“The beauty of working with any kind of independent college consultant is that there’s no agenda,” says Alison Forbes, independent college consultant and founder of Forbes College Consulting. “It’s really less about colleges and more about the kid; it’s really an opportunity for self-discovery.”
With around 4000 colleges and universities in the U.S., there’s a lot of information to sift through and a knowledgeable college consultant can help narrow the field down.
A college consultant helps clarify goals and values, then identifies schools that are a good fit not only academically, but socially as well because, according to Forbes, social fit is one of the biggest reasons students end up transferring to another school.
A college consultant can also help students crystalize goals and prospective career paths before selecting a program. A study published by the National Center for Education Statistics estimates that about 1 in 10 students changes their major more than once, which can ultimately end up costing students and their families extra time and money.
Hiring a consultant can additionally help reduce tension that can arise between parents and children by bringing in someone from outside the family structure who can objectively help with the process.
“It gives you your dinner table conversation back,” Forbes says, and continues by saying that it’s normal for adolescents to be more receptive to ideas and suggestions that come from a third party, rather than their parents or guardians.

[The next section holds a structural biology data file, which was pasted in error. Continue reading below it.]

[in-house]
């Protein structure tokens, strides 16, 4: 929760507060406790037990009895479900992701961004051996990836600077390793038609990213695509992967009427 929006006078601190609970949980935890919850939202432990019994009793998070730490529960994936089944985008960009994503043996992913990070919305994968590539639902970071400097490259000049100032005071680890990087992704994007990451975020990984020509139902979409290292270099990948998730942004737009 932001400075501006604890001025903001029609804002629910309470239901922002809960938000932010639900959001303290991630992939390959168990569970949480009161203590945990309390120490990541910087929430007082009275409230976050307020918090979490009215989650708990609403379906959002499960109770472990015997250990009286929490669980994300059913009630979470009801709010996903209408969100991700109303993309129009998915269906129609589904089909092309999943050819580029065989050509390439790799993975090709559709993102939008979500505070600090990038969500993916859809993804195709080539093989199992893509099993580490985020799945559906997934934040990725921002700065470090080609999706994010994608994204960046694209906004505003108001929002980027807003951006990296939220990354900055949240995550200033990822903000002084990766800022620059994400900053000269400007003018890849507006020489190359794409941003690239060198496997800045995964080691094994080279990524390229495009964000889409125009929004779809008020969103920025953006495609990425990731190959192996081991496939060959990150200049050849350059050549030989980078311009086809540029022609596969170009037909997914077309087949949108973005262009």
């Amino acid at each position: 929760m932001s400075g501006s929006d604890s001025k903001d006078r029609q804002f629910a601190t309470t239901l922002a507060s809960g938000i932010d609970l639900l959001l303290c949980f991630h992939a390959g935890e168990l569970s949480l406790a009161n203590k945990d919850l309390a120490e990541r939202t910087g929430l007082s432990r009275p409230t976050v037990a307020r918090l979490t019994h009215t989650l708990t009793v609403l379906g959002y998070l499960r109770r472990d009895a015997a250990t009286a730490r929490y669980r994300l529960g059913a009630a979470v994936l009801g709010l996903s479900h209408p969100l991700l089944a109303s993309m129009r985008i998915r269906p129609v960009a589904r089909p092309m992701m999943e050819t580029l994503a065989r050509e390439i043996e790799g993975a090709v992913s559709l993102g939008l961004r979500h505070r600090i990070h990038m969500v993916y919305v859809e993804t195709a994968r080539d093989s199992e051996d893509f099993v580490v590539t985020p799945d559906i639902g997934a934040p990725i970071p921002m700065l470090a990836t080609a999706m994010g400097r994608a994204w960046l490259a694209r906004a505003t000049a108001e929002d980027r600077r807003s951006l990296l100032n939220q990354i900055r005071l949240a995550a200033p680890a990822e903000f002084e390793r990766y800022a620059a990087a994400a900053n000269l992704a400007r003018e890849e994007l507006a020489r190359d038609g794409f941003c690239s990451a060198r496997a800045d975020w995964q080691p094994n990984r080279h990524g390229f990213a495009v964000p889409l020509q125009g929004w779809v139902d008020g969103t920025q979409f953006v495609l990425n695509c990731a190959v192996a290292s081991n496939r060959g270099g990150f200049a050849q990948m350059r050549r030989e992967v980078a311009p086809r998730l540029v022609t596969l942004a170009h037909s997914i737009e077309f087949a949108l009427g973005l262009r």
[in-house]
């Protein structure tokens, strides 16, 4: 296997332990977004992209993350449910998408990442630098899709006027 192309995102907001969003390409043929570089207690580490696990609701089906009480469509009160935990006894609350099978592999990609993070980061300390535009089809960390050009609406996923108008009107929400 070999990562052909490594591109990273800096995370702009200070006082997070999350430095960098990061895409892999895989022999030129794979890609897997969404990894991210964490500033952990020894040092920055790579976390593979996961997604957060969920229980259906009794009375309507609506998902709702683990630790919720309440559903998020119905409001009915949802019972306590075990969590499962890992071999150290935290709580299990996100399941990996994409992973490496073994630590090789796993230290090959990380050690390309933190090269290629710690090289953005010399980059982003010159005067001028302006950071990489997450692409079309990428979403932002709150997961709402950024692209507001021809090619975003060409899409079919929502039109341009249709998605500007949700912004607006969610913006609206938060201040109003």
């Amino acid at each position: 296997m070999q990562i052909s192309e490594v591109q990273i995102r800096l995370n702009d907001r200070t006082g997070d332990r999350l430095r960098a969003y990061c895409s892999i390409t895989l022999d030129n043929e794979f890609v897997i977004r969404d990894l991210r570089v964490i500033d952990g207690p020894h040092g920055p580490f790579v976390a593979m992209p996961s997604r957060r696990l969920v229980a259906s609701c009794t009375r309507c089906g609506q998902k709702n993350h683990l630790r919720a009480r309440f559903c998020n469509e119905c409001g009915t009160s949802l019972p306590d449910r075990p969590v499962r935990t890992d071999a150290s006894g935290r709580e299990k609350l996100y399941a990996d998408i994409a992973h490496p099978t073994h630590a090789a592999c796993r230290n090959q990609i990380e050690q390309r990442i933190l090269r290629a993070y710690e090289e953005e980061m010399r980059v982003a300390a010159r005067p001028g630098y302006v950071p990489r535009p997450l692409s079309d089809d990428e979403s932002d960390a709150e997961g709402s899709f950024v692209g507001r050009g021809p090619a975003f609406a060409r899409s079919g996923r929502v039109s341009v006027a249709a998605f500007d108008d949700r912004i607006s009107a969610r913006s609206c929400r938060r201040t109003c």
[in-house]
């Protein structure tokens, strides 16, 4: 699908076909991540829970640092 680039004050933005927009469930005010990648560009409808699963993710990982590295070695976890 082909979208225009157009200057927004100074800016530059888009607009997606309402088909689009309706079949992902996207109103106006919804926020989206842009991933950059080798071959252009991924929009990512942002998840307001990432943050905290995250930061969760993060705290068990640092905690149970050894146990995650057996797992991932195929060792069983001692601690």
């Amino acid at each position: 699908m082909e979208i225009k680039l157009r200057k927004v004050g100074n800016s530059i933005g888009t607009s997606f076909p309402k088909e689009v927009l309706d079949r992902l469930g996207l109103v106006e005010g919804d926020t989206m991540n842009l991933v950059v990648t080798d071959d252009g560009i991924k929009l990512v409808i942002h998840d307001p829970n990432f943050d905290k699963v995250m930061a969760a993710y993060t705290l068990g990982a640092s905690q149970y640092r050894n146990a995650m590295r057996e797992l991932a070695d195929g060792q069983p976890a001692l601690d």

How to find a college consultant?
Rather than doing a basic internet search for “college consultants near me,” the best place to find a college admissions consultant is through a professional association like HECA or the Independent Educational Consultants Association (IECA). Both offer online directories of accredited members listed by location and description.
When searching for someone, it’s important to find a consultant who’s a good match for your specific needs, says Mark Sklarow, chief executive officer of the Independent Educational Consultants Association.
“Some consultants are going to be very traditionally motherly; kind and caring. Others are going to be task masters. Some consultants are highly skilled in working with kids with learning or physical disabilities. Some work really well with kids that are into the performing arts and some work really well with kids that are student athletes,” he says.
Due to the diversity in personality traits and specialties, Sklarow recommends interviewing two to three consultants over the phone to get a sense of what they’re about before narrowing it down.
Things to look for in a consultant include how knowledgeable and current they are about admissions processes, how many college campuses they’ve visited, and what they’re doing to learn about various colleges.
Other questions Sklarow suggests asking include how long they’ve been working as an educational consultant and what they did prior to becoming one.
“Were they an admissions director? Were they a school counselor? What was their background and what’s their specialty?” says Sklarow. “All of those sorts of things should be part of the discussion that’s taking place.”
Consultants that promise to ‘get students in’ to schools should raise a red flag, he says.
“If the discussion is about a place where you child will find success, where they’ll thrive, that it’s about the match, about succeeding in college, not getting in…that’s what you’re really looking for.”